Aged and community care provider Uniting NSW.ACT has more than 1,400 volunteers working alongside 120 teams – 500 volunteers signed up to help out across the not-for-profit’s network of 75 aged care homes last year alone.

Gail Yap

“During Covid we saw the number of volunteers drop off significantly, particularly in 2020,” said Uniting NSW.ACT volunteering lead Gail Yap. “So to see those numbers come back, even more than pre-pandemic days, is really heartening.”

Volunteers play a critical role in helping aged care residents remain connected to the community, said Ms Yap. “When it becomes harder to visit the community, volunteers bring the community to them.”

She added: “This National Volunteer Week we really want to acknowledge the vital contribution our volunteers make to, not just our aged care residents, but also in helping our staff.”

Volunteering is such a beautiful and selfless thing to do

ACH Group CEO Linda Feldt

South Australian not-for-profit community organisation ACH Group is using National Volunteer Week to highlight the unlikely bond forged between teenage volunteer Edward Mickan and client Ken Elliott.

The 17-year-old high school student dedicates an hour of his time each Sunday to catch up with 89-year-old Mr Elliott. “[Edward] just sort of showed up one day and we sort of just immediately got on well together,” Mr Elliott said. “He makes a hell of a difference in my life when he visits. It just brightens my day. He is always smiling and always has something good to say, which is exactly what I need.”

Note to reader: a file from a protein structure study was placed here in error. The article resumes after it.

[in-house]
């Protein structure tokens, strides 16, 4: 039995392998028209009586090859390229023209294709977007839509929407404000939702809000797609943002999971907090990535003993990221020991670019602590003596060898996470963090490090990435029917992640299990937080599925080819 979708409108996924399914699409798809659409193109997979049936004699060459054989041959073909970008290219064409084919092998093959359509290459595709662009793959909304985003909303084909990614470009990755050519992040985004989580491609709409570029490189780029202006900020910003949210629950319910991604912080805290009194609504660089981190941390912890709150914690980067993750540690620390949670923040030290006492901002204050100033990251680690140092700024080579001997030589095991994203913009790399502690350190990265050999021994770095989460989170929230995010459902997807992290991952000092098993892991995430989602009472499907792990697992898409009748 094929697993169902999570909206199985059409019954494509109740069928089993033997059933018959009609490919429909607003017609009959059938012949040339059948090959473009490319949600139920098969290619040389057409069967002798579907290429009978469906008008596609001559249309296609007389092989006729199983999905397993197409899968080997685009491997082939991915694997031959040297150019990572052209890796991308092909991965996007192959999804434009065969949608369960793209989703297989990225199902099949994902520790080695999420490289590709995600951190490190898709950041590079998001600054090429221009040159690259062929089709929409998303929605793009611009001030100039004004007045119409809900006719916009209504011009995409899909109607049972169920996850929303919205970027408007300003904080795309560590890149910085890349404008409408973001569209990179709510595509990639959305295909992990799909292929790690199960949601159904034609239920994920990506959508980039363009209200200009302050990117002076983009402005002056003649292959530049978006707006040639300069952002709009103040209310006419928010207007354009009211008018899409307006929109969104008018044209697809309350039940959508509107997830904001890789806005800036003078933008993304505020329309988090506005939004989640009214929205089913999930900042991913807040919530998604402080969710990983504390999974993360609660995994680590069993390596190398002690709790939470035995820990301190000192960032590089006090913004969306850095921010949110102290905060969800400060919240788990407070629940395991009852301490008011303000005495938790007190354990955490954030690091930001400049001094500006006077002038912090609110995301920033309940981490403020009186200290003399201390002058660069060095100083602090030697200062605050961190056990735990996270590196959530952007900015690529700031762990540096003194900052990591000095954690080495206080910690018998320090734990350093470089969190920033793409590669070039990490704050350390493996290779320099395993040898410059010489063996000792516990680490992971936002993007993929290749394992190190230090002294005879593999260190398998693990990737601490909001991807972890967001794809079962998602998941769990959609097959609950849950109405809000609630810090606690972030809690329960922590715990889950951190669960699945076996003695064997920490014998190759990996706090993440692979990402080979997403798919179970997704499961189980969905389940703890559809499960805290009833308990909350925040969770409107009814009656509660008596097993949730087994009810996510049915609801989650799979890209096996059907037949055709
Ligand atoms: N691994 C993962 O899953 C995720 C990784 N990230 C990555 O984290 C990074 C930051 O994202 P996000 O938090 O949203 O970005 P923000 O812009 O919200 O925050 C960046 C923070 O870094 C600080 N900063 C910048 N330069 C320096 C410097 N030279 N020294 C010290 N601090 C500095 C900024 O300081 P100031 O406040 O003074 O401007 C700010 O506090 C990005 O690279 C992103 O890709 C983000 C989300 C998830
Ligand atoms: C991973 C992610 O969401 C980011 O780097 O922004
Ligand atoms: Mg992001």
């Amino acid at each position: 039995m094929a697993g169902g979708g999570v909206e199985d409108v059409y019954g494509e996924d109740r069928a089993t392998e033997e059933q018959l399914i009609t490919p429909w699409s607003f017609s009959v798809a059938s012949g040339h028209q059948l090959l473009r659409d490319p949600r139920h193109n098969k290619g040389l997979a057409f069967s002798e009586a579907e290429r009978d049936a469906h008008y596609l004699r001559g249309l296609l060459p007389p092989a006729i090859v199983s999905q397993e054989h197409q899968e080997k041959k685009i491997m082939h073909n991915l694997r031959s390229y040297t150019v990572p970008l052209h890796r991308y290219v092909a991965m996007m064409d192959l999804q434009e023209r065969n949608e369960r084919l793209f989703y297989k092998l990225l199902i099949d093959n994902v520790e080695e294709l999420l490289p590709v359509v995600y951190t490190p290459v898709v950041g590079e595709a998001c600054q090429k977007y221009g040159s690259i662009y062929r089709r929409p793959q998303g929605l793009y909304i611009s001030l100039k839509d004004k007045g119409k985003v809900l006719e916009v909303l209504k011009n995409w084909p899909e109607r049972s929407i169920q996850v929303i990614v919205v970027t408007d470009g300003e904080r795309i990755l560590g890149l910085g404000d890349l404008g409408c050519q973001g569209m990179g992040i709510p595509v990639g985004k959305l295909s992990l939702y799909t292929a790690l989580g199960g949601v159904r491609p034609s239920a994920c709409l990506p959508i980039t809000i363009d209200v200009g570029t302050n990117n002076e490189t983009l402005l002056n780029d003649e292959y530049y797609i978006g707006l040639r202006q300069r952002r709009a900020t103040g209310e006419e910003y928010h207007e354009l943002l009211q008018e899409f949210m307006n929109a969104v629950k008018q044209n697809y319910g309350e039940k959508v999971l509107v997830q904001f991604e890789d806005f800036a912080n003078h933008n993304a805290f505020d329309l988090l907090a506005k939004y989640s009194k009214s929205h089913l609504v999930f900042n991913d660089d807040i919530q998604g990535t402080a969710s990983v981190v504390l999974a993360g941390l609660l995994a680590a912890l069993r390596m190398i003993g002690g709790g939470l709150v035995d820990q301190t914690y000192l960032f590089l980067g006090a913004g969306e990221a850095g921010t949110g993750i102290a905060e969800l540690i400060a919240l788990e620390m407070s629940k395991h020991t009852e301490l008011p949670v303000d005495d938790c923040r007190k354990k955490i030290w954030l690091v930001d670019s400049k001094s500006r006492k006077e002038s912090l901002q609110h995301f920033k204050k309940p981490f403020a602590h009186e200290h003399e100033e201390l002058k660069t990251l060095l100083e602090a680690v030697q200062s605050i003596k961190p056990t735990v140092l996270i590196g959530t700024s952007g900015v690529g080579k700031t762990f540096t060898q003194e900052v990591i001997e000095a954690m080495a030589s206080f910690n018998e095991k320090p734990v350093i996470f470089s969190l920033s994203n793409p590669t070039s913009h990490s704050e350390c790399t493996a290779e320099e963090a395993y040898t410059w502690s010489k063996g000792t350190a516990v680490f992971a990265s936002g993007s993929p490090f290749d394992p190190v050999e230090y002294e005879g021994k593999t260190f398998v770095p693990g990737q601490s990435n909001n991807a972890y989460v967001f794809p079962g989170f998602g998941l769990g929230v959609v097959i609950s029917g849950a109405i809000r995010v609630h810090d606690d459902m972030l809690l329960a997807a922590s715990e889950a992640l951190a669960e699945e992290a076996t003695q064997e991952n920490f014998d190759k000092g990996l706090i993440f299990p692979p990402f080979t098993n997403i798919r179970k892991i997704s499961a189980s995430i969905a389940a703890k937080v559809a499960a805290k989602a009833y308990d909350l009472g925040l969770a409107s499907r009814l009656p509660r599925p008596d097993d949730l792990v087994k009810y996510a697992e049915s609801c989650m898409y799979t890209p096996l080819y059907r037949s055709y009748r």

Edward Mickan and Ken Elliott

Mr Mickan also benefits from the intergenerational relationship. “Our connection very much goes both ways,” he said. “I’m excited to come here every Sunday. It has been a joy to learn about Ken’s life.”

Cate Balfour-Ogilvy

ACH Group volunteer coordinator Cate Balfour-Ogilvy said, although Covid caused aged care volunteer numbers to dwindle, the past two years has seen a resurgence – particularly among younger people. “Young people are coming out of the woodwork to volunteer for us. I think a lot of the time the first motivating factor is that volunteering will help career prospects, but once they start volunteering it really gets under their skin.”